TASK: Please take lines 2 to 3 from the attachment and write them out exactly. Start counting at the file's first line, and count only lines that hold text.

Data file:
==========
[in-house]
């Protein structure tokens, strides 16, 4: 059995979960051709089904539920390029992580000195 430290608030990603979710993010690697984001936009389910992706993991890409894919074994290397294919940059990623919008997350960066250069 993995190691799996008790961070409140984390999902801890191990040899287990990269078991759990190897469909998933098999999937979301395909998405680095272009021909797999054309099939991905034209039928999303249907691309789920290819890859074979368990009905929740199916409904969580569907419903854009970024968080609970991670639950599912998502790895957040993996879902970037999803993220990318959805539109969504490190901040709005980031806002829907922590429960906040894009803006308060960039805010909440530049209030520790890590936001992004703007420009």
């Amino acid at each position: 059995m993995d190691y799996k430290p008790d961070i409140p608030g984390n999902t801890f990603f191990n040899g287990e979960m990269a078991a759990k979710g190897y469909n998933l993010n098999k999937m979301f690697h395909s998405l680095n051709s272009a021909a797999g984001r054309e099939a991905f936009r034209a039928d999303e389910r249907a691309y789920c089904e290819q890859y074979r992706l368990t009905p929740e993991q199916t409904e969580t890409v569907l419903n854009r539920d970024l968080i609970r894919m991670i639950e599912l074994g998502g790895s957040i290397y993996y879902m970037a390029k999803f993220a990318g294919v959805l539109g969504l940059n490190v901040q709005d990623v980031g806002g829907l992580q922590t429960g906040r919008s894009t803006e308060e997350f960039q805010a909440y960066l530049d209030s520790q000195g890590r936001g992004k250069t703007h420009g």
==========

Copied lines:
């Protein structure tokens, strides 16, 4: 059995979960051709089904539920390029992580000195 430290608030990603979710993010690697984001936009389910992706993991890409894919074994290397294919940059990623919008997350960066250069 993995190691799996008790961070409140984390999902801890191990040899287990990269078991759990190897469909998933098999999937979301395909998405680095272009021909797999054309099939991905034209039928999303249907691309789920290819890859074979368990009905929740199916409904969580569907419903854009970024968080609970991670639950599912998502790895957040993996879902970037999803993220990318959805539109969504490190901040709005980031806002829907922590429960906040894009803006308060960039805010909440530049209030520790890590936001992004703007420009």
């Amino acid at each position: 059995m993995d190691y799996k430290p008790d961070i409140p608030g984390n999902t801890f990603f191990n040899g287990e979960m990269a078991a759990k979710g190897y469909n998933l993010n098999k999937m979301f690697h395909s998405l680095n051709s272009a021909a797999g984001r054309e099939a991905f936009r034209a039928d999303e389910r249907a691309y789920c089904e290819q890859y074979r992706l368990t009905p929740e993991q199916t409904e969580t890409v569907l419903n854009r539920d970024l968080i609970r894919m991670i639950e599912l074994g998502g790895s957040i290397y993996y879902m970037a390029k999803f993220a990318g294919v959805l539109g969504l940059n490190v901040q709005d990623v980031g806002g829907l992580q922590t429960g906040r919008s894009t803006e308060e997350f960039q805010a909440y960066l530049d209030s520790q000195g890590r936001g992004k250069t703007h420009g």